Douglas Valentine, "The Turning Point", Counterpunch, 11/8/01 -https://www.counterpunch.org/2001/11/08/the-turning-point/
"(Reagan) appointed OSS veteran William Casey as Director of Central Intelligence. Casey immediately reconstituted the SOD under Rudy Enders, wrapped anti-terrorism in a veil of black and gray propaganda... Many old Phoenix veterans staffed several key positions in the Reagan, Bush and Casey regime. SOD chief Rudy Enders had managed the CIA’s counter-terror teams in Vietnam’s III Corps in 1965-1966, and 1970-1972. On his second tour, Enders worked under the direction of III Corps Regional Officer in Charge, Donald Gregg. During the Reagan Administration, Gregg would serve as Vice-President George H. W. Bush’s national security advisor. In Vietnam, Gregg, Enders, and Enders’ deputy Felix Rodriguez, a crazed anti-Castro Cuban associated with some of the CIA’s most ruthless terrorists, managed III Corps’ Phoenix Program. In this capacity the trio developed what they called the “Pink Team” plan for identifying, capturing, and killing specific members of the Viet Cong Infrastructure. In 1981...Enders assigned Rodriguez to El Salvador specifically to implement an updated version of the Pink Plan against the political leadership of the insurgency. After receiving approval from Bush, through Greg, the strategy was applied uniformly throughout Central America..(resulting in) the proliferation of death squads and the formation of the world’s largest narco-terrorist group, the Contras, with the able assistance of Panama’s Manuel Noriega, one of the CIA’s most famous assets ever. Veteran field hands from the Phoenix Program were re-hired by the SOD and assigned (around the world)...they carried a field manual developed by the U.S. Army Special Forces for use in the Phoenix Program. Titled 'Psychological Operations In Guerrilla Warfare,' the manual ifically states that 'Guerrilla warfare is essentially a political war,' and that.once the mind had been reached, the manual said, the 'political animal' was defeated, without necessarily receiving bullets."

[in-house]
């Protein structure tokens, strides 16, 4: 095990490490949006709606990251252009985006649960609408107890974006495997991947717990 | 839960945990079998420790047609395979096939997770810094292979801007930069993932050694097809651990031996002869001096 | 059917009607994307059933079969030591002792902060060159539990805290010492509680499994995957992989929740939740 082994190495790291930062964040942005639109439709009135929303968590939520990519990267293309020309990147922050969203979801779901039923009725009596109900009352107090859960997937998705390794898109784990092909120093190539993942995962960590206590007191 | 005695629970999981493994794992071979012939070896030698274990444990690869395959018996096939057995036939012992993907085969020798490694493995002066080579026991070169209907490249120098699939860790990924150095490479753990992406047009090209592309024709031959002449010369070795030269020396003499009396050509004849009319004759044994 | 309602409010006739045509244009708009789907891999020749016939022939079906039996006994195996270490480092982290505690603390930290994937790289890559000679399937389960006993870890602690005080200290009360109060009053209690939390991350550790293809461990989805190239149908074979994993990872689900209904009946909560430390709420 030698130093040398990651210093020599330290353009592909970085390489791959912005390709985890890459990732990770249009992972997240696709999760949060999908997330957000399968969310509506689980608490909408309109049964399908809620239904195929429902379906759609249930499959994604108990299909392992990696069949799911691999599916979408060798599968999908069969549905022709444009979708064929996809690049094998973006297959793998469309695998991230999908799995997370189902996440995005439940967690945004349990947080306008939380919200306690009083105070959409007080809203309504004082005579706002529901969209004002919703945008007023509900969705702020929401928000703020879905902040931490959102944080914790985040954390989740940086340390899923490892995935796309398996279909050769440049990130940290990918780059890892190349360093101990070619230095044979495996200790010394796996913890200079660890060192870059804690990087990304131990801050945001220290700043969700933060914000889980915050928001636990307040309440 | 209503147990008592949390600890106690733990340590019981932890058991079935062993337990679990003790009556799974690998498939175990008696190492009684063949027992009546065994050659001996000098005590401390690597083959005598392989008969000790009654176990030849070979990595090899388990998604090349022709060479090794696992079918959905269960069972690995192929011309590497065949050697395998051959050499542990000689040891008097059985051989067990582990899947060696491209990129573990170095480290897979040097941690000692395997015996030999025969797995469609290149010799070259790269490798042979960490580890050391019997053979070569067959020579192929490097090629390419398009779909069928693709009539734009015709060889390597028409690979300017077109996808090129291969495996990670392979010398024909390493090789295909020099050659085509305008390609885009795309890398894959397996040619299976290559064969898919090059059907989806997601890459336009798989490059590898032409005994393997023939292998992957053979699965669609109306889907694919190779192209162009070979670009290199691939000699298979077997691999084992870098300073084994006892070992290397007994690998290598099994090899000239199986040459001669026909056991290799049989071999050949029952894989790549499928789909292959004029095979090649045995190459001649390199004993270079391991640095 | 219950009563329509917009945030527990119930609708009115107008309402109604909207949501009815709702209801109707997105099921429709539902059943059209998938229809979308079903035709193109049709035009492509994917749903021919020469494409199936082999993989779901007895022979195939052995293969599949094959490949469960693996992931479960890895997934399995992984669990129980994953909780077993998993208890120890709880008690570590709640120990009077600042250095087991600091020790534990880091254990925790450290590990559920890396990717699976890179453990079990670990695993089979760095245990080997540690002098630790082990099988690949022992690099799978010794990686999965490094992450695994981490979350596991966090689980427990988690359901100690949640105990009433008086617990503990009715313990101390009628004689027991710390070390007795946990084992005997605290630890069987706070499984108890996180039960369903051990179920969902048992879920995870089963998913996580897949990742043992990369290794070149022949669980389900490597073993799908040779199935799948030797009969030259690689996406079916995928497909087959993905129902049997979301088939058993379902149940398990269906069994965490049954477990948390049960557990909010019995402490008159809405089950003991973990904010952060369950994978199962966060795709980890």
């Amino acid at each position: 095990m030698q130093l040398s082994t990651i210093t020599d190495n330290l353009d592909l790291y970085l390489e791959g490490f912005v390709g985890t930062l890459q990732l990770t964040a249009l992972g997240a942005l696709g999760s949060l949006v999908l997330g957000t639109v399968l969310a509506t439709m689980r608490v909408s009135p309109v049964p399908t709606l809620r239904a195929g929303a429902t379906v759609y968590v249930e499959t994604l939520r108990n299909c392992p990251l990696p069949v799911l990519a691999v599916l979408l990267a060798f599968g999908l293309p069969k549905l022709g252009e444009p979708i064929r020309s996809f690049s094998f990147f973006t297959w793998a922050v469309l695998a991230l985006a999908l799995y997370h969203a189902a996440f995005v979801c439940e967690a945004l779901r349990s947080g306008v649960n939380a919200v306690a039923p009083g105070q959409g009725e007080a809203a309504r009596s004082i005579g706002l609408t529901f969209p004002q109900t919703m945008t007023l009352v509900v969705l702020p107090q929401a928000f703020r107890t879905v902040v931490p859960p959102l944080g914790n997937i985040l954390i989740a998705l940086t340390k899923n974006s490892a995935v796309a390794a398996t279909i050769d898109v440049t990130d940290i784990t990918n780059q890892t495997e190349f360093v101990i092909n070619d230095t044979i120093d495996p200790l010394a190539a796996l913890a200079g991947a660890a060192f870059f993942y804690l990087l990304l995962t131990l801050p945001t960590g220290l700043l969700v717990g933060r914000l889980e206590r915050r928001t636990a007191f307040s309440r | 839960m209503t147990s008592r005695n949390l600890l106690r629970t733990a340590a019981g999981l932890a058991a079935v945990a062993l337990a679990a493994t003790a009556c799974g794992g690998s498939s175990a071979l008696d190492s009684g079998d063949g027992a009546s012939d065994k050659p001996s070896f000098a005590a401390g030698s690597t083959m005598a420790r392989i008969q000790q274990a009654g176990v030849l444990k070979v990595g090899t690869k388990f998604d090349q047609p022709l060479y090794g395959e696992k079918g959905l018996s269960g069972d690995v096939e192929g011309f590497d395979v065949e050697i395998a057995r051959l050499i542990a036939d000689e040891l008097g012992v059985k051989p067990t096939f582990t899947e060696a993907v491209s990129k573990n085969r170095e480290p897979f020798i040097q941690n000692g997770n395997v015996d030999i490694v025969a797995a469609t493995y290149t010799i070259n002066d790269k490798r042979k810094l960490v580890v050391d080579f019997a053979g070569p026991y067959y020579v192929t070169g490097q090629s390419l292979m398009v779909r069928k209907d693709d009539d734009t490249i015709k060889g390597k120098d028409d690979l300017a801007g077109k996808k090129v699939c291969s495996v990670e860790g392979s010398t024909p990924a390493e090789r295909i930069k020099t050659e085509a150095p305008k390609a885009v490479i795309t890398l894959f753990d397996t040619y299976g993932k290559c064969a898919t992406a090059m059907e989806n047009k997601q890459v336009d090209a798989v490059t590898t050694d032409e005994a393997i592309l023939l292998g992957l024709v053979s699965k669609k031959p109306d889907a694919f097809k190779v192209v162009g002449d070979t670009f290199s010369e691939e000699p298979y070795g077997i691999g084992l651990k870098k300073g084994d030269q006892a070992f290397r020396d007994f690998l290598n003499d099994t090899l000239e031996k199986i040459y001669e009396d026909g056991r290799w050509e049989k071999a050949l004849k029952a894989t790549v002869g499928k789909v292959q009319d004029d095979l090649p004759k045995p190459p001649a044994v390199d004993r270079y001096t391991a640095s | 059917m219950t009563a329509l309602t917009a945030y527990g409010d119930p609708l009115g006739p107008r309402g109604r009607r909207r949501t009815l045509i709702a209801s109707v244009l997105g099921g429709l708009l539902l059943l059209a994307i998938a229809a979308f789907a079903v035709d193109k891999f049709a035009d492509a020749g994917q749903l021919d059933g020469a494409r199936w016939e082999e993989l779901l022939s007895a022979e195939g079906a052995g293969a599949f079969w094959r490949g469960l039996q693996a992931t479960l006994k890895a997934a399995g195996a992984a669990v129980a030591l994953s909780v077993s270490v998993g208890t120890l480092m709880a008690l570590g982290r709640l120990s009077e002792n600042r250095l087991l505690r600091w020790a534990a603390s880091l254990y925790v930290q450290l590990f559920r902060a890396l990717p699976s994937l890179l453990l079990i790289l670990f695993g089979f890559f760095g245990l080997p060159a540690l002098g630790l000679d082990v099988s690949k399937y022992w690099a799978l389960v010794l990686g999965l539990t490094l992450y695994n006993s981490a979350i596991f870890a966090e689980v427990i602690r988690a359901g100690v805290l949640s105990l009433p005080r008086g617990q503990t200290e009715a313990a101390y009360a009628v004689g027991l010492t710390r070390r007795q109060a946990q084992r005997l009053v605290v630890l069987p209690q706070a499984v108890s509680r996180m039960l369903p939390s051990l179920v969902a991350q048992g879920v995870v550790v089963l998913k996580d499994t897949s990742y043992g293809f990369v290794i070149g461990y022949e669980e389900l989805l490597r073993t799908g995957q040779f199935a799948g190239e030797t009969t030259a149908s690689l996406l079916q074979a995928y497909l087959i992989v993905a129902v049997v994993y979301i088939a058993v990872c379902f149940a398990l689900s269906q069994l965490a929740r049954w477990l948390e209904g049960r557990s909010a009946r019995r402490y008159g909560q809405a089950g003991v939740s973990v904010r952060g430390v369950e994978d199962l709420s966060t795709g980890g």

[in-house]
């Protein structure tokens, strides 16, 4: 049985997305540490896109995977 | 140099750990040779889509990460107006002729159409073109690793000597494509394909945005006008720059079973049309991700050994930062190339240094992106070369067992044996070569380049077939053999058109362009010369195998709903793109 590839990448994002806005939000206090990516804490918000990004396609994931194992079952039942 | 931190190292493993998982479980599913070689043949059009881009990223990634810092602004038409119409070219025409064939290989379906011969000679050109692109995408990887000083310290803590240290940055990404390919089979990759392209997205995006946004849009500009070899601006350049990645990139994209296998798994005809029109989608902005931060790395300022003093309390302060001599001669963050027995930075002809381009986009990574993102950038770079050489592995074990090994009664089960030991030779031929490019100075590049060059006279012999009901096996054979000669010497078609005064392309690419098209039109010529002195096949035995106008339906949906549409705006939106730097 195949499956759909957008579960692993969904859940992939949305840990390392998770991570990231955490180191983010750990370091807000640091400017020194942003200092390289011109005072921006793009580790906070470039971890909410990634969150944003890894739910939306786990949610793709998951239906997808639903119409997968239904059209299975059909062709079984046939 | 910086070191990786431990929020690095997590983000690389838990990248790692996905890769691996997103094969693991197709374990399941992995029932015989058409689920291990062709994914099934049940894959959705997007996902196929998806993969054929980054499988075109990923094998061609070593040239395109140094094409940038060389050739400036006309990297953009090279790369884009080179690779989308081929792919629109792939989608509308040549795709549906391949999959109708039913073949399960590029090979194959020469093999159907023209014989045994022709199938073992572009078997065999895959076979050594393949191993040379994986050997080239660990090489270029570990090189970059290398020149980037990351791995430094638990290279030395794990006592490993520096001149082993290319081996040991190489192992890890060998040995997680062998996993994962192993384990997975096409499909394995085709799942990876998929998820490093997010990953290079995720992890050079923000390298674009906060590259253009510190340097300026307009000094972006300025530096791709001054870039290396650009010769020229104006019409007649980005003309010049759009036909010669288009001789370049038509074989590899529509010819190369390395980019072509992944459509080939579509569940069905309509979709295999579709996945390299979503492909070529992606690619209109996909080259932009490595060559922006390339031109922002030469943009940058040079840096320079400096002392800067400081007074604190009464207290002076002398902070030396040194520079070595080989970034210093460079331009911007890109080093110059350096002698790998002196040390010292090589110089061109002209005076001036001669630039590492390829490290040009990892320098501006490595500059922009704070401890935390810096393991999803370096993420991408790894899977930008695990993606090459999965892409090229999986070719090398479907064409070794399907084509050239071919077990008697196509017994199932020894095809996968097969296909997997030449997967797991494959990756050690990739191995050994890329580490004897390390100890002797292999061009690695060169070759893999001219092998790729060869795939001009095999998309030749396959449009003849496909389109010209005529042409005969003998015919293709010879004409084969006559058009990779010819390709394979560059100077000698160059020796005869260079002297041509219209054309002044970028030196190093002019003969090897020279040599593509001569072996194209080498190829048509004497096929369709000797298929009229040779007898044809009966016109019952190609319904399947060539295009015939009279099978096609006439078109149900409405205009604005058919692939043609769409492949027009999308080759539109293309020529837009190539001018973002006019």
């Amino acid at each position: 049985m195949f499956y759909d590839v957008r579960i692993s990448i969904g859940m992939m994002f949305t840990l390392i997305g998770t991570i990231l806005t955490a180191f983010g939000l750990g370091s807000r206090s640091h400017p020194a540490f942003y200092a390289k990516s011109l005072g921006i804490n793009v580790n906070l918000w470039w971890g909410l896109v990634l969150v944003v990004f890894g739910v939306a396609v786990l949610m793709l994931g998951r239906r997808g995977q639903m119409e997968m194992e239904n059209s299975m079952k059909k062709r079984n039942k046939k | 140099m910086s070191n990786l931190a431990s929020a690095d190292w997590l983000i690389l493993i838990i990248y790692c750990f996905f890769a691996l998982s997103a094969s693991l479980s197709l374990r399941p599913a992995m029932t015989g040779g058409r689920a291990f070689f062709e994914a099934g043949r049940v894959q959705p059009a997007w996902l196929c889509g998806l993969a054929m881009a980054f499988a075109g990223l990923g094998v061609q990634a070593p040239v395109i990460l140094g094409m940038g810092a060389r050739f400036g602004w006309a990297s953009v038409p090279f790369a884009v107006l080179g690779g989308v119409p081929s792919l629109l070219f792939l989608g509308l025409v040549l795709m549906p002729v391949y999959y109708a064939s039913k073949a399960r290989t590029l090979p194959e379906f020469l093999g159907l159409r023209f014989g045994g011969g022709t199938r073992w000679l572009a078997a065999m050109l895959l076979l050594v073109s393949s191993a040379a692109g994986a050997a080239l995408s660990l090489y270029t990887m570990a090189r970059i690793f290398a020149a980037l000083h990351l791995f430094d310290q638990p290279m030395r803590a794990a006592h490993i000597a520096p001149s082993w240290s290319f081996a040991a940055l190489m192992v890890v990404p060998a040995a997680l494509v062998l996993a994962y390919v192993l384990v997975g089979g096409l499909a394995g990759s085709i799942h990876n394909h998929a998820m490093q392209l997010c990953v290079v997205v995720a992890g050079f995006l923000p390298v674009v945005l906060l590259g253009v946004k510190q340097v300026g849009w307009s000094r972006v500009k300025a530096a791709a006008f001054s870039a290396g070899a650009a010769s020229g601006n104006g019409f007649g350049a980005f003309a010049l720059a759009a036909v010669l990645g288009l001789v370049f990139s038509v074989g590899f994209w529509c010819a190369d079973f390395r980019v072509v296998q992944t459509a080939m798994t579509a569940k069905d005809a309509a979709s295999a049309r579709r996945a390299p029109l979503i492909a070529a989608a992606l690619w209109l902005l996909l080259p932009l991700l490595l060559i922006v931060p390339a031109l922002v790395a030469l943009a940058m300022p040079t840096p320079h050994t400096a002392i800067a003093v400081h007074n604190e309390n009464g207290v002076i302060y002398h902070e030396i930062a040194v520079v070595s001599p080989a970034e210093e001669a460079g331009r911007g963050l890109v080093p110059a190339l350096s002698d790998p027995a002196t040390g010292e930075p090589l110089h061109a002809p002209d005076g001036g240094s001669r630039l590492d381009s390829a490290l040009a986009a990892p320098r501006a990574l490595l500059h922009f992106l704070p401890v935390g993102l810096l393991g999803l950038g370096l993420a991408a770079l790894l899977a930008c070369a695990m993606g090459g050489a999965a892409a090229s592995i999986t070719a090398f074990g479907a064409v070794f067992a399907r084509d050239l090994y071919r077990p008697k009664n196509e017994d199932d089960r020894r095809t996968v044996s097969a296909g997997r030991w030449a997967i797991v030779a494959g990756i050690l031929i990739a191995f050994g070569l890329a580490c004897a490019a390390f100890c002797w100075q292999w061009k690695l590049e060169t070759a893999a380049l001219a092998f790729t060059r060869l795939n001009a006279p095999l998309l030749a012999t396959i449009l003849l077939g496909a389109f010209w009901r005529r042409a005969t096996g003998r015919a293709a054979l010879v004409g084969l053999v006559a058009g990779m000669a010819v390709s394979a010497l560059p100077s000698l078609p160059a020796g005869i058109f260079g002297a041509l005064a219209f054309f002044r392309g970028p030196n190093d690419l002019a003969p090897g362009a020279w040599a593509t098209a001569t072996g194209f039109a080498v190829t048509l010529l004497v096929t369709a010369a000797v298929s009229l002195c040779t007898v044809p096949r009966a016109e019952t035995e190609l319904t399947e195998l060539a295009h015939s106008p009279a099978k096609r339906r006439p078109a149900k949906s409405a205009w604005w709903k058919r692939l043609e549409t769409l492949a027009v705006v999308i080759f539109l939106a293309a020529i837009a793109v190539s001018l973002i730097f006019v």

08/25/2010, Article by Rudy Enders: Titled: With the CIA in Vietnam Part 5: Page 1: "STATION CHECK IN: I checked in at the American Embassy where I met with my old boss, now Station Chief, Ted Shackley. I owed the man. Besides asking for me personally, he bent the rules, allowing my wife and children to remain in Vietnam throughout my tour. To my knowledge, I was the only CIA officer authorized to do this. Others were required to leave their family home in the United States or have them live in Taipei, Hong Kong, or Thailand. Ted was a taskmaster who ruled with an iron fist. Success had to be measured in terms of the number of intelligence reports disseminated, penetration agents recruited, VCI captured or killed, etc. The only exception, which ranked as the number one priority on Regional Officer in Charge fitness reports, was 'Assist in Winning the War.' This was most important, yet how could it be measured? I always felt it ludicrous to measure progress in terms of enemy KIAs, enemy attack numbers, or statistics forwarded in monthly reports.. Enemy capability is what really mattered. Often times an entire province would appear pacified only to witness a total security collapse when the hidden enemy decided to show its fangs. But bean counters in Washington had a voracious appetite for evidence justifying the enormous amount of funds being spent to support the Vietnamese war effort. So reports to headquarters only increased over time. While many viewed Ted Shackley as a cold-hearted tyrant, he had a soft side. Once you gained his confidence, he was loyal almost to a fault. He did this in Miami, and later on in Vietnam, Laos and at CIA Headquarters..." https://www.air-america.org/files/documents/revietnam_5.pdf